The upcoming Independence Day holiday marks the 50th anniversary of the signing of the Freedom of Information Act (FOIA), but has its impact lived up to its promise?
FOIA is a federal law that opens up government data and documents. Yet even as large unofficial data releases, like the Edward Snowden leaks and the Panama Papers, have become a part of the journalism landscape, getting information from government agencies can be alarmingly difficult for reporters. The Obama administration promised to be the “most transparent” in history, but journalists have increasingly faced denied requests, long delays, heavily redacted documents, and other frustrations with the FOIA process.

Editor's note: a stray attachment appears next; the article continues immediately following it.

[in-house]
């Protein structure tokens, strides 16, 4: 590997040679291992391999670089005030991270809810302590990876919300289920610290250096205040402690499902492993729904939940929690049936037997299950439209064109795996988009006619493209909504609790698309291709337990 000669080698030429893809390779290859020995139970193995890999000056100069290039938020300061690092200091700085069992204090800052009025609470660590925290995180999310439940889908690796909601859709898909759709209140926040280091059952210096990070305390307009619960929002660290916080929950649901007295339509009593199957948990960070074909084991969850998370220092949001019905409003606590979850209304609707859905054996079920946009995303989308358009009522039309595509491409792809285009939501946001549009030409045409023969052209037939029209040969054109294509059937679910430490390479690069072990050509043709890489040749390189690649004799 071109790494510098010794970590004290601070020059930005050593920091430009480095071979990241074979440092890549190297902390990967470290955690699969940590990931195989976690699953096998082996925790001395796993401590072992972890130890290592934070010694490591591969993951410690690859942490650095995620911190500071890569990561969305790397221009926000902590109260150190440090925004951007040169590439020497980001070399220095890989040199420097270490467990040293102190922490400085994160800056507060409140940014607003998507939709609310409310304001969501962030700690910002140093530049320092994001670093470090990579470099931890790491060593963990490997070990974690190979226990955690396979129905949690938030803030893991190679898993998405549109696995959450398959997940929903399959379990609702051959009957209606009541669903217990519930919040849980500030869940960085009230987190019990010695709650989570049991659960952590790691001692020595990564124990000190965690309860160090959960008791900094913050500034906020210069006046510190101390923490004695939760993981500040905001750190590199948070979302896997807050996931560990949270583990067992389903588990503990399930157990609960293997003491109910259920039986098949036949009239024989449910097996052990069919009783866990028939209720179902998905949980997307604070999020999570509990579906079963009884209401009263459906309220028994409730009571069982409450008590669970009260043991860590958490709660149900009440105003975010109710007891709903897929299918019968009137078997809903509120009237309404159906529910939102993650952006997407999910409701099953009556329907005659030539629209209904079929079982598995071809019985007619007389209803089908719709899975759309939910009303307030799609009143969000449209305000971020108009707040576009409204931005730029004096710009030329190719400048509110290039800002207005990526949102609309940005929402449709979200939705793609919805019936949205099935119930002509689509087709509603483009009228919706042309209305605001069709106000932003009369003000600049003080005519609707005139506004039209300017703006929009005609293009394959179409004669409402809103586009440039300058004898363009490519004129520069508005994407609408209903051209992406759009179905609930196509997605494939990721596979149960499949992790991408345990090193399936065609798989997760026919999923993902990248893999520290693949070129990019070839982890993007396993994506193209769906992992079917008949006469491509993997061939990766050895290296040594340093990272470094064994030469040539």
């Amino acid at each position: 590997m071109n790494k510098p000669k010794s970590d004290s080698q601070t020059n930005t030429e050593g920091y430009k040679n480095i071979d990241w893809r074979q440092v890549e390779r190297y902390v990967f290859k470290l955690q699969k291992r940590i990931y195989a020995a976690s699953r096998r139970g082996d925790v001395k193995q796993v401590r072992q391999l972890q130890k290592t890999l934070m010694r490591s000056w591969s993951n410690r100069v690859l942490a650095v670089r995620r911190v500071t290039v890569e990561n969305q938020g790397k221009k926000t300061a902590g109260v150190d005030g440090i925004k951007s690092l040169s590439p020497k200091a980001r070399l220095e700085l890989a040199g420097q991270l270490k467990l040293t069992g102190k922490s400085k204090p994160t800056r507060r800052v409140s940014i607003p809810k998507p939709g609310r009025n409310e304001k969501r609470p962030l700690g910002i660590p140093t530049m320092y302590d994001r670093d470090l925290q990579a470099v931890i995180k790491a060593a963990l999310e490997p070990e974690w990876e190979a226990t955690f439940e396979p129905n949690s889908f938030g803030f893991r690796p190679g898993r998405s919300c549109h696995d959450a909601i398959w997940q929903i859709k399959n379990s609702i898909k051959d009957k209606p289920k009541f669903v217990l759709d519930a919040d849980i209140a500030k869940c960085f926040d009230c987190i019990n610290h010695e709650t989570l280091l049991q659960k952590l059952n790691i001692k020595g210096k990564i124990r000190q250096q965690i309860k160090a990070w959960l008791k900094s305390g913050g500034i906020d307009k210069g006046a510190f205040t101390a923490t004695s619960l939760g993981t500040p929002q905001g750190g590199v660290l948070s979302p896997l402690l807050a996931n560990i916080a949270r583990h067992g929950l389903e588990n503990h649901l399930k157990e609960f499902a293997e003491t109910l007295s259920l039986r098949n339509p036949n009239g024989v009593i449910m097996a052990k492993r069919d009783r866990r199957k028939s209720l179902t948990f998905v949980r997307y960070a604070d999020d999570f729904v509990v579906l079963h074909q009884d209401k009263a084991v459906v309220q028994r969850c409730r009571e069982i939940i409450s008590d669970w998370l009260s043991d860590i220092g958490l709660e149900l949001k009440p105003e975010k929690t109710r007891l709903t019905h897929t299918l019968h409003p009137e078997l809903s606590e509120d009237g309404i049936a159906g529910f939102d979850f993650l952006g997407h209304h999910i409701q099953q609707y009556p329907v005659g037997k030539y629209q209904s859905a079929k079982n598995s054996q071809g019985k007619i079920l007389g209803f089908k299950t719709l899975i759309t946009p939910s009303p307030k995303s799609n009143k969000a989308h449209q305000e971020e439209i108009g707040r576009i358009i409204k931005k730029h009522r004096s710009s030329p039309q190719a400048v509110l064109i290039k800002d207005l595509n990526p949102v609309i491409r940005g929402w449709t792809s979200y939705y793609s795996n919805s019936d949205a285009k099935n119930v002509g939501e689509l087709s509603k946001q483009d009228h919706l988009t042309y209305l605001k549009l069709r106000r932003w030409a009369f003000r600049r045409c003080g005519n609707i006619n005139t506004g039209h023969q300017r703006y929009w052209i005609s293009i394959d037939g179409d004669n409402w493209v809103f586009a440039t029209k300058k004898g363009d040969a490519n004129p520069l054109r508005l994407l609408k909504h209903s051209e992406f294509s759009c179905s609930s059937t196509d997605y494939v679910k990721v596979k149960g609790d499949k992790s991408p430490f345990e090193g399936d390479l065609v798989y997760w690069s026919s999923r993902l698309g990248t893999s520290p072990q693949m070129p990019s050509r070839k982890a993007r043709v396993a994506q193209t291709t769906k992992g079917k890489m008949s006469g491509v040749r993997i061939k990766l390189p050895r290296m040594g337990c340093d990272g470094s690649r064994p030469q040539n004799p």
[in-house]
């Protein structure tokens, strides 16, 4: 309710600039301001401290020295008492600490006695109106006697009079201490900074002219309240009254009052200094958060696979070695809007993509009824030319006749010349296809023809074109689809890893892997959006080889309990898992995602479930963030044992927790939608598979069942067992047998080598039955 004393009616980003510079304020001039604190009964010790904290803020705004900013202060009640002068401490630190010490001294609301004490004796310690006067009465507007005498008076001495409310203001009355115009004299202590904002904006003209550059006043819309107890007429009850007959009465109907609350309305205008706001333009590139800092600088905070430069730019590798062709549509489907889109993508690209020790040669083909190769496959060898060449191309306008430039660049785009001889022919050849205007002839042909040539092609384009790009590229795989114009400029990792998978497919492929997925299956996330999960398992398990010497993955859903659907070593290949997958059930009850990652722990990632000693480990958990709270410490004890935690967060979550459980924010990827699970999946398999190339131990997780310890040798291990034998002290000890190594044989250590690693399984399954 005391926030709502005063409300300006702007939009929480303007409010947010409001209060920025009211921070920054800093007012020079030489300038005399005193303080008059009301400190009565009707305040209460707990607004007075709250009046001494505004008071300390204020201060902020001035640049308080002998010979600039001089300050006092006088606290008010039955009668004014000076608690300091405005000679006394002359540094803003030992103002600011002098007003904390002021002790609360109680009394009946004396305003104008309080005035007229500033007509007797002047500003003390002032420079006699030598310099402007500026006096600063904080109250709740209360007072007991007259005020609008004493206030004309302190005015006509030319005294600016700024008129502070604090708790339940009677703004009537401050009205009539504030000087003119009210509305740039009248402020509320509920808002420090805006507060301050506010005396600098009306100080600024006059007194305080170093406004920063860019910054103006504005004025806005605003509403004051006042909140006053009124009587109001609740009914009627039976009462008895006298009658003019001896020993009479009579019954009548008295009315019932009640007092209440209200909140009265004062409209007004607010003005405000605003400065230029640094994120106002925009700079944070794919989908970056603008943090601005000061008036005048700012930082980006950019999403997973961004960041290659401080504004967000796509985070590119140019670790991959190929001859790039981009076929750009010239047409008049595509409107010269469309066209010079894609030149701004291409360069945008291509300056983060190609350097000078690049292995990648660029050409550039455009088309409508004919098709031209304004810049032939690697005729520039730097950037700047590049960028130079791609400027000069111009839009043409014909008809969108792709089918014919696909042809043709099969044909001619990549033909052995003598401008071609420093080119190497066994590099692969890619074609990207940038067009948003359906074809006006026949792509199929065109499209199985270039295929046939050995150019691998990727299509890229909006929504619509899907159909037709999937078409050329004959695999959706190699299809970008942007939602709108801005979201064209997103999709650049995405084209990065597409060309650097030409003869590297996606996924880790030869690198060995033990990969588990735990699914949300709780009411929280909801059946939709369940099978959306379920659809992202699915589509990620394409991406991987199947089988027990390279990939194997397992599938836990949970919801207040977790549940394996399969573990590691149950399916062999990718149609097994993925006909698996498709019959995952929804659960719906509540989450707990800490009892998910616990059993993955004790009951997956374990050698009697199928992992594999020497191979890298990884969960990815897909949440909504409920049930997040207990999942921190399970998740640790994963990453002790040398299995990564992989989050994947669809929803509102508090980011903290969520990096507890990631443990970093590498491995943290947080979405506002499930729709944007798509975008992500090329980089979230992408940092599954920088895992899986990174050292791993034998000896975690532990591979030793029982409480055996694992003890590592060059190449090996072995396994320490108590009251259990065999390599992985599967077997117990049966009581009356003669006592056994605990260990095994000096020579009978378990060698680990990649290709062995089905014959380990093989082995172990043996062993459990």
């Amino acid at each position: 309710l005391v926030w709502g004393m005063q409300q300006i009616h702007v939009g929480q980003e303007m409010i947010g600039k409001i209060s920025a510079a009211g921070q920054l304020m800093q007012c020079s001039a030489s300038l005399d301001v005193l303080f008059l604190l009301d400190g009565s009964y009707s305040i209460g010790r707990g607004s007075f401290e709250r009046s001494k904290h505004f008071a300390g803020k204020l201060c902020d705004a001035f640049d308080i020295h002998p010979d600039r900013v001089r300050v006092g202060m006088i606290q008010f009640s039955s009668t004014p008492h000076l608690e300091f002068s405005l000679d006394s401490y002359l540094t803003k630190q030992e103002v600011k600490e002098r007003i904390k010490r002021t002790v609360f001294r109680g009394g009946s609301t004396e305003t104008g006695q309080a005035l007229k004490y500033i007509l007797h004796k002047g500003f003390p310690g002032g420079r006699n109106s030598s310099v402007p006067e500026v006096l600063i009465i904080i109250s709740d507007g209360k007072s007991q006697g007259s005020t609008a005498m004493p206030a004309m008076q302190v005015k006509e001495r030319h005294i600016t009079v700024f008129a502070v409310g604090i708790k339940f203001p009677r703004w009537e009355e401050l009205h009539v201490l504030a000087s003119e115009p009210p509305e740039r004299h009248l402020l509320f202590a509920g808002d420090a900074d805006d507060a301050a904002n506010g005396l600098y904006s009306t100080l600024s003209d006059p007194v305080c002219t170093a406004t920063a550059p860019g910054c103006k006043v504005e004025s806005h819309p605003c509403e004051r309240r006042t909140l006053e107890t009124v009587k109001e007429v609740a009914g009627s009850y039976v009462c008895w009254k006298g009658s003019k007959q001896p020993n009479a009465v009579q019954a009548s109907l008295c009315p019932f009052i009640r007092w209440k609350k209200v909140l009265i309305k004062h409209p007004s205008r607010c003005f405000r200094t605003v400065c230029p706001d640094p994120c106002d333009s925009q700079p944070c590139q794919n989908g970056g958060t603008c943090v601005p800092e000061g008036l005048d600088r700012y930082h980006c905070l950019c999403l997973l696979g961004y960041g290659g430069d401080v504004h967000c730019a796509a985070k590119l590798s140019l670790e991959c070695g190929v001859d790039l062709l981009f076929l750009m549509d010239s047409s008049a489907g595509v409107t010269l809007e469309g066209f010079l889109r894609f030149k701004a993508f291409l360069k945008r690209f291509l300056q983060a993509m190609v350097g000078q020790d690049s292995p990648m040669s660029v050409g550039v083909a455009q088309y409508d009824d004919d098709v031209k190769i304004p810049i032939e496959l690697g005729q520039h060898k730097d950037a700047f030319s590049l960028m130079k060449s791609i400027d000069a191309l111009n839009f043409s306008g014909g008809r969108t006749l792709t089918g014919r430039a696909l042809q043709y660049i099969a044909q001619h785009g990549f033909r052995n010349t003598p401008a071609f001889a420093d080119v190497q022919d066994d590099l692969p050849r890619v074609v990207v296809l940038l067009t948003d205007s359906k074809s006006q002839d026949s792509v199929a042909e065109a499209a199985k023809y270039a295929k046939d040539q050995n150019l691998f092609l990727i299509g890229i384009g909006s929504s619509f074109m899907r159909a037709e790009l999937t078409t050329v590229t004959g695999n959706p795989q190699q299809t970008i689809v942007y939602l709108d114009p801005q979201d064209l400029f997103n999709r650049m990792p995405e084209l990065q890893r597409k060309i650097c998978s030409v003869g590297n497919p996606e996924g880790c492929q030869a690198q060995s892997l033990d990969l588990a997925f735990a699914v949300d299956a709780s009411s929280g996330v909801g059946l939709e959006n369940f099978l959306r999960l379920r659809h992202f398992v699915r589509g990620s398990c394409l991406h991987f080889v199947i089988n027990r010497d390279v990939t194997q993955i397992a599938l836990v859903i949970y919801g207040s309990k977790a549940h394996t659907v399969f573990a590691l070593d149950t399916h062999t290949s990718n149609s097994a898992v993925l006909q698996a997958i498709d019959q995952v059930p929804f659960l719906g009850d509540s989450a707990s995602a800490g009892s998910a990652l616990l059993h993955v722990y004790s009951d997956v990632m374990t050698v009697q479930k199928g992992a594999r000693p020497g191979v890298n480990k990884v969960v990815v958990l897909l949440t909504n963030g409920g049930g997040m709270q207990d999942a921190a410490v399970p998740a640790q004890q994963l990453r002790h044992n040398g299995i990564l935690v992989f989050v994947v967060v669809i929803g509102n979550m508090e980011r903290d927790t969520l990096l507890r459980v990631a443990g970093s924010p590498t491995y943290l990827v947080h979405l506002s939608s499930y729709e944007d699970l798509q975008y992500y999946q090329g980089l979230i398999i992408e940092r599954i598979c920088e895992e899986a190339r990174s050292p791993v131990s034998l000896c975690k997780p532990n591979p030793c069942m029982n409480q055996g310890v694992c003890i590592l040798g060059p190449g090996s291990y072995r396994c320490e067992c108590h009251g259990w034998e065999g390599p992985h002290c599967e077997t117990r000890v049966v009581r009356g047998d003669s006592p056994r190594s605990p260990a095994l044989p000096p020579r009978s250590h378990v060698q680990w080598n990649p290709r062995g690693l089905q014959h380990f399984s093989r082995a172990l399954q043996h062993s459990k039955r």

But despite all its obstacles, it’s undeniable FOIA remains one of the most important tools in the investigator’s toolbox. As Congress passes the first major overhaul of the FOIA law in nearly a decade, what will the next 50 years of government information look like?
Stephen Engelberg @SteveEngelberg
Editor in Chief, ProPublica
Rebecca Williams @internetrebecca
Senior Implementation Advisor, Center for Government Excellence at Johns Hopkins University
Brett Max Kaufman @brettmaxkaufman
Staff Attorney, Center for Democracy, American Civil Liberties Union (ACLU)
Sarah Cohen @sarahcnyt
Editor, Computer-Assisted Reporting, The New York Times
President, Board of Directors, Investigative Reporters and Editors (IRE)
Talia Buford @taliabuford
Reporter, The Center for Public Integrity